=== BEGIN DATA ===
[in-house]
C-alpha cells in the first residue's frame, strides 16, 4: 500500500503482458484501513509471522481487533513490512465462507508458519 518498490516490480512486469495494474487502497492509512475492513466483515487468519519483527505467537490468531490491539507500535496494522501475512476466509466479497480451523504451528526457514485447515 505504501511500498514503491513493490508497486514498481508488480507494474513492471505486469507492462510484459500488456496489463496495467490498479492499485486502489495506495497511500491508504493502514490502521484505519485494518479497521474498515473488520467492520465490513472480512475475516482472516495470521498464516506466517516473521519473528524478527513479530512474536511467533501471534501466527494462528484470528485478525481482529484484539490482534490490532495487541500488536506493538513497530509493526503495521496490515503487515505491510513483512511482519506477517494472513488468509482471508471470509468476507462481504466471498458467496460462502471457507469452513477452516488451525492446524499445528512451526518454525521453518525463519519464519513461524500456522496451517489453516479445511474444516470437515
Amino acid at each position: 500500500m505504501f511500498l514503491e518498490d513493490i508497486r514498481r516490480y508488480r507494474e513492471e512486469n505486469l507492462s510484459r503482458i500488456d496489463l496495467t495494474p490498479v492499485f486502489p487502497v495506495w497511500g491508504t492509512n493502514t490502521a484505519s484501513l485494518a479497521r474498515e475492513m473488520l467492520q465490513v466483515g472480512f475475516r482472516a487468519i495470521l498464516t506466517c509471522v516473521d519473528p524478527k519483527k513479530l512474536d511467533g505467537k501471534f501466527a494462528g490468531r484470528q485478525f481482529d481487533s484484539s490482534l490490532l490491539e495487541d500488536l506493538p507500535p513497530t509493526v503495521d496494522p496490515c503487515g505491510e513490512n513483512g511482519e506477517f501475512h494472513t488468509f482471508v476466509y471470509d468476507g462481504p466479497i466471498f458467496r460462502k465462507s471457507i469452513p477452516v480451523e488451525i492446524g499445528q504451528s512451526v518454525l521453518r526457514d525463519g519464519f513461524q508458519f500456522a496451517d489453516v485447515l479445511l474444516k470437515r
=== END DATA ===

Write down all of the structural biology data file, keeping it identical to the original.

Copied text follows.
[in-house]
C-alpha cells in the first residue's frame, strides 16, 4: 500500500503482458484501513509471522481487533513490512465462507508458519 518498490516490480512486469495494474487502497492509512475492513466483515487468519519483527505467537490468531490491539507500535496494522501475512476466509466479497480451523504451528526457514485447515 505504501511500498514503491513493490508497486514498481508488480507494474513492471505486469507492462510484459500488456496489463496495467490498479492499485486502489495506495497511500491508504493502514490502521484505519485494518479497521474498515473488520467492520465490513472480512475475516482472516495470521498464516506466517516473521519473528524478527513479530512474536511467533501471534501466527494462528484470528485478525481482529484484539490482534490490532495487541500488536506493538513497530509493526503495521496490515503487515505491510513483512511482519506477517494472513488468509482471508471470509468476507462481504466471498458467496460462502471457507469452513477452516488451525492446524499445528512451526518454525521453518525463519519464519513461524500456522496451517489453516479445511474444516470437515
Amino acid at each position: 500500500m505504501f511500498l514503491e518498490d513493490i508497486r514498481r516490480y508488480r507494474e513492471e512486469n505486469l507492462s510484459r503482458i500488456d496489463l496495467t495494474p490498479v492499485f486502489p487502497v495506495w497511500g491508504t492509512n493502514t490502521a484505519s484501513l485494518a479497521r474498515e475492513m473488520l467492520q465490513v466483515g472480512f475475516r482472516a487468519i495470521l498464516t506466517c509471522v516473521d519473528p524478527k519483527k513479530l512474536d511467533g505467537k501471534f501466527a494462528g490468531r484470528q485478525f481482529d481487533s484484539s490482534l490490532l490491539e495487541d500488536l506493538p507500535p513497530t509493526v503495521d496494522p496490515c503487515g505491510e513490512n513483512g511482519e506477517f501475512h494472513t488468509f482471508v476466509y471470509d468476507g462481504p466479497i466471498f458467496r460462502k465462507s471457507i469452513p477452516v480451523e488451525i492446524g499445528q504451528s512451526v518454525l521453518r526457514d525463519g519464519f513461524q508458519f500456522a496451517d489453516v485447515l479445511l474444516k470437515r